What is Guerrilla Marketing? Basics and Strategies

What is guerrilla marketing?

Coined by marketer Jay Conrad Levinson in his 1984 book Guerrilla Advertising, the term is inspired by guerrilla warfare, a fighting tactic that involves an element of surprise such as an ambush or raid. Guerrilla marketing uses a high-energy, imaginative approach and often includes shock tactics to strike a chord with consumers to create maximum impact for minimum cost.

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Common features of guerrilla marketing

Guerrilla marketing strategies are all (relatively) cheap, creative and bold, and they all involve thinking outside the box. The goal is to stop people in their tracks and get them to do a double-take, either through shock factor or by taking an unconventional or unique approach. These campaigns are also highly accessible, but they can create a lot of social buzz or increased foot traffic.

Guerrilla marketing strategies for small businesses

If you want to create a guerrilla marketing strategy, follow these simple steps. First, you need to identify the aim of your campaign. Do you want to increase your social media engagement, gain brand awareness by getting your name in the press, or grow your foot traffic?

Location is key. The best campaigns involve using, and disrupting, the local environment. Be imaginative with your signage and create something that people are likely to share on social media. For example you could commission a local chalk artist to decorate the sidewalk outside your coffee shop, or hang up an empty photo frame in your clothes store to encourage people to take selfies and share them with a hashtag on Instagram. Find legal ways to “graffiti” your neighbourhood — from power washing a sentence onto a dirty sidewalk to projecting an image onto your outside wall to attract attention. Check with your local authorities, and your landlord, before embarking on activities in public spaces. The point is to reach potential customers, not the police.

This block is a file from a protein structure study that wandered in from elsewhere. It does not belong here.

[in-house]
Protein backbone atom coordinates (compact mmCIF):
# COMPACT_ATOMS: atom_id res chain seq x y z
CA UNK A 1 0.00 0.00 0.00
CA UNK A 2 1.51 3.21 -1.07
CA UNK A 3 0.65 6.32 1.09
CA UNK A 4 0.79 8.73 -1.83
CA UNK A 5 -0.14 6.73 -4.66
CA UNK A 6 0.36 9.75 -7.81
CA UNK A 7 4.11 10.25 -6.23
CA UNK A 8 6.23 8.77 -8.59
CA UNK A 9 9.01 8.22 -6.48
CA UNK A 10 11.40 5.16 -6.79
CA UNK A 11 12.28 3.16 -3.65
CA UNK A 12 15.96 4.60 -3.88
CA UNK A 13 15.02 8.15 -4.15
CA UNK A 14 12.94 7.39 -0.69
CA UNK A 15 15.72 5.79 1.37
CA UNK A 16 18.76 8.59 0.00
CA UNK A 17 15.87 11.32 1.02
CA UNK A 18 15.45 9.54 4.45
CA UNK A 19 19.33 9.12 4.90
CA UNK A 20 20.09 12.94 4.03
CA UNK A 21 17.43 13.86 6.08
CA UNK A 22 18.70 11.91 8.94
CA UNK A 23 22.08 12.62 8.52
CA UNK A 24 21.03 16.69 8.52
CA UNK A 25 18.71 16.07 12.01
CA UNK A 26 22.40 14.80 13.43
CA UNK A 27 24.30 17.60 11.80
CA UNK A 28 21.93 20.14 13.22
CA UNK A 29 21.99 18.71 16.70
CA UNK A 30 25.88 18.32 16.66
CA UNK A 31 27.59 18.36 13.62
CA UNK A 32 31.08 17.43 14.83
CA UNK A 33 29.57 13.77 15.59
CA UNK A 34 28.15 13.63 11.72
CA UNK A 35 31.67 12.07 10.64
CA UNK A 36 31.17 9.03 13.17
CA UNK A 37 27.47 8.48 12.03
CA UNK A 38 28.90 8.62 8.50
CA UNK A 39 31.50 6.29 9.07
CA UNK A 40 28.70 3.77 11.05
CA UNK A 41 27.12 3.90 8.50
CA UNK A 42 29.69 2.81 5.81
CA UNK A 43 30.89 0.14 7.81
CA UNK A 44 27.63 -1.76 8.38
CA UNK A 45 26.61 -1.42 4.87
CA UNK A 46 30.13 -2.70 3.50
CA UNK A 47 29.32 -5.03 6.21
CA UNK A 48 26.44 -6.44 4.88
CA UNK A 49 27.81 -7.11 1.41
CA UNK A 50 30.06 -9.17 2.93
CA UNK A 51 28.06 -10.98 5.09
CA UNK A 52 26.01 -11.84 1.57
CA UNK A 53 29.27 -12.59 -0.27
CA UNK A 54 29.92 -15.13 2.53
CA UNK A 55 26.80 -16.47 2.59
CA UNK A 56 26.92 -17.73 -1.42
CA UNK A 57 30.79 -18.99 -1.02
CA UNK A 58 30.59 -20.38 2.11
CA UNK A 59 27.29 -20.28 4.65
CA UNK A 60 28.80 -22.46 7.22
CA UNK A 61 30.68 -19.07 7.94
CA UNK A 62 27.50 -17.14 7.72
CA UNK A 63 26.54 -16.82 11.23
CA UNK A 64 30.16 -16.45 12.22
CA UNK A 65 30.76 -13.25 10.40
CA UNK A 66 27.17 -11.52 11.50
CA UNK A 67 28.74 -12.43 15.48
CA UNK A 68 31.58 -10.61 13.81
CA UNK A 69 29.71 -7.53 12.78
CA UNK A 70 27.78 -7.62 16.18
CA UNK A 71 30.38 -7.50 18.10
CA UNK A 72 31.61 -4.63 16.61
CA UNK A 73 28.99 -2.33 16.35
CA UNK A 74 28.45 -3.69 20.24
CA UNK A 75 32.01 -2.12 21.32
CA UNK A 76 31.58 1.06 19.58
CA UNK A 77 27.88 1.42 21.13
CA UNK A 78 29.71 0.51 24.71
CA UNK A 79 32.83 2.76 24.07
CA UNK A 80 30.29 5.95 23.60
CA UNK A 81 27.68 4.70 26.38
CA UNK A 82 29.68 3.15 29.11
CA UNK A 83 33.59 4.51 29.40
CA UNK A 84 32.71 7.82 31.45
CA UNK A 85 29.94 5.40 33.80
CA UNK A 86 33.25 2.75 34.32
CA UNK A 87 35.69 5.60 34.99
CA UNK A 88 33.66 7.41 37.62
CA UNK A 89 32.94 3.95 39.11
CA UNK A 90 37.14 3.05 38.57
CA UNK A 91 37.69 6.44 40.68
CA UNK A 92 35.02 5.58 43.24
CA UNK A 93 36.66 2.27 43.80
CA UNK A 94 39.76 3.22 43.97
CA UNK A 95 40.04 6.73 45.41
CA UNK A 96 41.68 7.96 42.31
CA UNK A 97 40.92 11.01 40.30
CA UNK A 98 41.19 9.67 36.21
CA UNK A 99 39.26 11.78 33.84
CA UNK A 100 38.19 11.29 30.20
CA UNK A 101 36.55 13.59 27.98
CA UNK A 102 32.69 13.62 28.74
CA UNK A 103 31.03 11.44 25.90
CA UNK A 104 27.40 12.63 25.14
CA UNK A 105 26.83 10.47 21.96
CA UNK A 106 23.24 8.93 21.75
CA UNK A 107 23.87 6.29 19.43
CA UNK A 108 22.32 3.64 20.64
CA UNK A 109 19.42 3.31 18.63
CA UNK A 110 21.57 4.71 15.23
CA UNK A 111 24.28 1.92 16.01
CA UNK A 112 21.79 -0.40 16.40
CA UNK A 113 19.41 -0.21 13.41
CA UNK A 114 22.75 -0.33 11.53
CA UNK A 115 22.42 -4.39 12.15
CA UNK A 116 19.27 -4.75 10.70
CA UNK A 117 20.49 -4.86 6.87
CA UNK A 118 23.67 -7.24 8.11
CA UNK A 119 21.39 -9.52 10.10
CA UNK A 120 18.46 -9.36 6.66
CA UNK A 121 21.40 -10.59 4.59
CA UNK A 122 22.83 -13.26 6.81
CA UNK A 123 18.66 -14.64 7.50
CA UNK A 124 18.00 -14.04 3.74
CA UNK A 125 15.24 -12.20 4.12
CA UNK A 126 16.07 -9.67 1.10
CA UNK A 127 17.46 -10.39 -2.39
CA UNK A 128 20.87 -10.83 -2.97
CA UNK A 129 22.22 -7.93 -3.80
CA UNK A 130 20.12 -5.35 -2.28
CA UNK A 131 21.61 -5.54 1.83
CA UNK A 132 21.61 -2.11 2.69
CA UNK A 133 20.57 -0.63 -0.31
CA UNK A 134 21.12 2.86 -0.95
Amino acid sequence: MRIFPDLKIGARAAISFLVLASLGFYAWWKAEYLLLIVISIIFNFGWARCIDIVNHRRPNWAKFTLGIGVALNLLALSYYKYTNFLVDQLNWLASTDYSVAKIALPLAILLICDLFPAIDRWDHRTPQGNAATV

Posters can also offer a way to get the word out about your business in a quirky or cheeky way. Just make sure the design reflects your business. For example, if you’re a dog walker, you might try adding your number to little dog ears or tails that passersby can tear off. Stickers are another inexpensive, old-school way to spread the word; leave a pile of them in your local cafe and then keep an eye out for them on people’s laptops. You could partner with a local emerging artist to get a cool and covetable design and then strategically place your logo around the city in places where your potential customers may be hanging out.

Take things to the next level using virtual reality and other new technology in your guerrilla tactics. While VR footage might be beyond your budget, the 360-degree video function on Facebook can help you produce a mini VR tour of your pop-up store.

People love free stuff, so giving away samples (or gifts) is another great way to attract attention. Think about how you can collaborate with similiar businesses or take advantage of a new craze. Maybe you own a new juice company and you want to set up a pop-up in a yoga studio. You’ve seen “beer yoga” classes offered so, if licences allow, you could offer free sample-size “gin and juice” cocktails as a cheeky twist on the healthy juice craze. A local craft distillery could provide the gin to create even more partnership opportunities. The juxtaposition of your juice, the studio and the cocktails could capture your customers’ imagination and get you some solid social media hits. Double-down on the event and purchase a customized Snapchat geofilter to encourage sharing.

Pop-up events and shops offer a popular way to use guerrilla marketing to make a big impact without committing to a permanent brick-and-mortar store. Pop-ups can take place in existing stores or unusual spaces like shipping containers, art galleries or converted warehouses. Vancouver-based venue business This Open Space began as a rental space in Chinatown and has expanded into a service that helps businesses find available pop-up spaces across Canada and in several U.S. cities. Once you’ve found a location — whether it’s for a coffee shop in an old library or a clothing sale in a converted chapel — you can start to think about how you will make sales. Square Reader can be plugged into your phone to create a point-of-sale system you can use from anywhere; it’s free to set up and a great addition to all the most creative pop-ups.

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